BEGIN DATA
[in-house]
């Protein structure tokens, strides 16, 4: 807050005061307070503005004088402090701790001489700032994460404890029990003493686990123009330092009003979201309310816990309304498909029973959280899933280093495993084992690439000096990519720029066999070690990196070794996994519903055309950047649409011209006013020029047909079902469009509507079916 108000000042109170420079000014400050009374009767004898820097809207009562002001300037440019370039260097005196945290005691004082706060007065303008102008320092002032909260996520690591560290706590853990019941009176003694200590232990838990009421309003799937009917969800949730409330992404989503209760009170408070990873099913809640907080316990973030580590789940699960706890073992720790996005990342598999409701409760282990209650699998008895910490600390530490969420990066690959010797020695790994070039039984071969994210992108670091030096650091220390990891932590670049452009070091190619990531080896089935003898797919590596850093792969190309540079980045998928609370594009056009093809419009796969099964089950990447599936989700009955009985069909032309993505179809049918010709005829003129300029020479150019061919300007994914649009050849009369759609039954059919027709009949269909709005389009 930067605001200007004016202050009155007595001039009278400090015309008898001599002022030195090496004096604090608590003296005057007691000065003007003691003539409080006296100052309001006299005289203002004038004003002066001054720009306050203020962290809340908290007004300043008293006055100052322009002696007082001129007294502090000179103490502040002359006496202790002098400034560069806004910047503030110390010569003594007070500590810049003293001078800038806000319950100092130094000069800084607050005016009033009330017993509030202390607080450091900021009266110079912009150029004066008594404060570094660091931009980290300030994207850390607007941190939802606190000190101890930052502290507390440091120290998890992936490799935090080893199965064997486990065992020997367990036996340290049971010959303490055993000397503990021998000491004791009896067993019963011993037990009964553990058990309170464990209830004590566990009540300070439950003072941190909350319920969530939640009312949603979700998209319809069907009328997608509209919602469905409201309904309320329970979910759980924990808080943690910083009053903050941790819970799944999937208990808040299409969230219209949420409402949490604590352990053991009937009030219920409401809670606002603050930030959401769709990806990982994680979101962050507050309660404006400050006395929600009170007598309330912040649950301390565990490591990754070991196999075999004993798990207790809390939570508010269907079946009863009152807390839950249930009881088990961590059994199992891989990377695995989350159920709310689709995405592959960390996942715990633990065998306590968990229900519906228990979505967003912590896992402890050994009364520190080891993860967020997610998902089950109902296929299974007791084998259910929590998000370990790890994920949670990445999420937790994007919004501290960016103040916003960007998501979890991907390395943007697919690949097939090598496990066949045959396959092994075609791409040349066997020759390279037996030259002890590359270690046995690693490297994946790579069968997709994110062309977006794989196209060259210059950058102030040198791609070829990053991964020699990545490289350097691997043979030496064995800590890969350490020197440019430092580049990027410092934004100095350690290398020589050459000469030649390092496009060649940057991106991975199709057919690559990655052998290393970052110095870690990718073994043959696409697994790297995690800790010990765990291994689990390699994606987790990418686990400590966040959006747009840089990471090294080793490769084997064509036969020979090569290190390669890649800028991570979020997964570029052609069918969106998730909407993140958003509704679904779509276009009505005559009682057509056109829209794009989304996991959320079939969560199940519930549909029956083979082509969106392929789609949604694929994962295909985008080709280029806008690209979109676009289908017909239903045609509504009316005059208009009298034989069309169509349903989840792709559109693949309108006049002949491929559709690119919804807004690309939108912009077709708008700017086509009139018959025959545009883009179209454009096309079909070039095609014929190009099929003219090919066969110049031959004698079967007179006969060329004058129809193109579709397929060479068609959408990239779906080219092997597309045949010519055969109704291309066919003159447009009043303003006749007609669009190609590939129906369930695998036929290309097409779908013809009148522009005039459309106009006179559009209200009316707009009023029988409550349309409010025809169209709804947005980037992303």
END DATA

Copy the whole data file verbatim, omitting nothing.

[in-house]
């Protein structure tokens, strides 16, 4: 807050005061307070503005004088402090701790001489700032994460404890029990003493686990123009330092009003979201309310816990309304498909029973959280899933280093495993084992690439000096990519720029066999070690990196070794996994519903055309950047649409011209006013020029047909079902469009509507079916 108000000042109170420079000014400050009374009767004898820097809207009562002001300037440019370039260097005196945290005691004082706060007065303008102008320092002032909260996520690591560290706590853990019941009176003694200590232990838990009421309003799937009917969800949730409330992404989503209760009170408070990873099913809640907080316990973030580590789940699960706890073992720790996005990342598999409701409760282990209650699998008895910490600390530490969420990066690959010797020695790994070039039984071969994210992108670091030096650091220390990891932590670049452009070091190619990531080896089935003898797919590596850093792969190309540079980045998928609370594009056009093809419009796969099964089950990447599936989700009955009985069909032309993505179809049918010709005829003129300029020479150019061919300007994914649009050849009369759609039954059919027709009949269909709005389009 930067605001200007004016202050009155007595001039009278400090015309008898001599002022030195090496004096604090608590003296005057007691000065003007003691003539409080006296100052309001006299005289203002004038004003002066001054720009306050203020962290809340908290007004300043008293006055100052322009002696007082001129007294502090000179103490502040002359006496202790002098400034560069806004910047503030110390010569003594007070500590810049003293001078800038806000319950100092130094000069800084607050005016009033009330017993509030202390607080450091900021009266110079912009150029004066008594404060570094660091931009980290300030994207850390607007941190939802606190000190101890930052502290507390440091120290998890992936490799935090080893199965064997486990065992020997367990036996340290049971010959303490055993000397503990021998000491004791009896067993019963011993037990009964553990058990309170464990209830004590566990009540300070439950003072941190909350319920969530939640009312949603979700998209319809069907009328997608509209919602469905409201309904309320329970979910759980924990808080943690910083009053903050941790819970799944999937208990808040299409969230219209949420409402949490604590352990053991009937009030219920409401809670606002603050930030959401769709990806990982994680979101962050507050309660404006400050006395929600009170007598309330912040649950301390565990490591990754070991196999075999004993798990207790809390939570508010269907079946009863009152807390839950249930009881088990961590059994199992891989990377695995989350159920709310689709995405592959960390996942715990633990065998306590968990229900519906228990979505967003912590896992402890050994009364520190080891993860967020997610998902089950109902296929299974007791084998259910929590998000370990790890994920949670990445999420937790994007919004501290960016103040916003960007998501979890991907390395943007697919690949097939090598496990066949045959396959092994075609791409040349066997020759390279037996030259002890590359270690046995690693490297994946790579069968997709994110062309977006794989196209060259210059950058102030040198791609070829990053991964020699990545490289350097691997043979030496064995800590890969350490020197440019430092580049990027410092934004100095350690290398020589050459000469030649390092496009060649940057991106991975199709057919690559990655052998290393970052110095870690990718073994043959696409697994790297995690800790010990765990291994689990390699994606987790990418686990400590966040959006747009840089990471090294080793490769084997064509036969020979090569290190390669890649800028991570979020997964570029052609069918969106998730909407993140958003509704679904779509276009009505005559009682057509056109829209794009989304996991959320079939969560199940519930549909029956083979082509969106392929789609949604694929994962295909985008080709280029806008690209979109676009289908017909239903045609509504009316005059208009009298034989069309169509349903989840792709559109693949309108006049002949491929559709690119919804807004690309939108912009077709708008700017086509009139018959025959545009883009179209454009096309079909070039095609014929190009099929003219090919066969110049031959004698079967007179006969060329004058129809193109579709397929060479068609959408990239779906080219092997597309045949010519055969109704291309066919003159447009009043303003006749007609669009190609590939129906369930695998036929290309097409779908013809009148522009005039459309106009006179559009209200009316707009009023029988409550349309409010025809169209709804947005980037992303």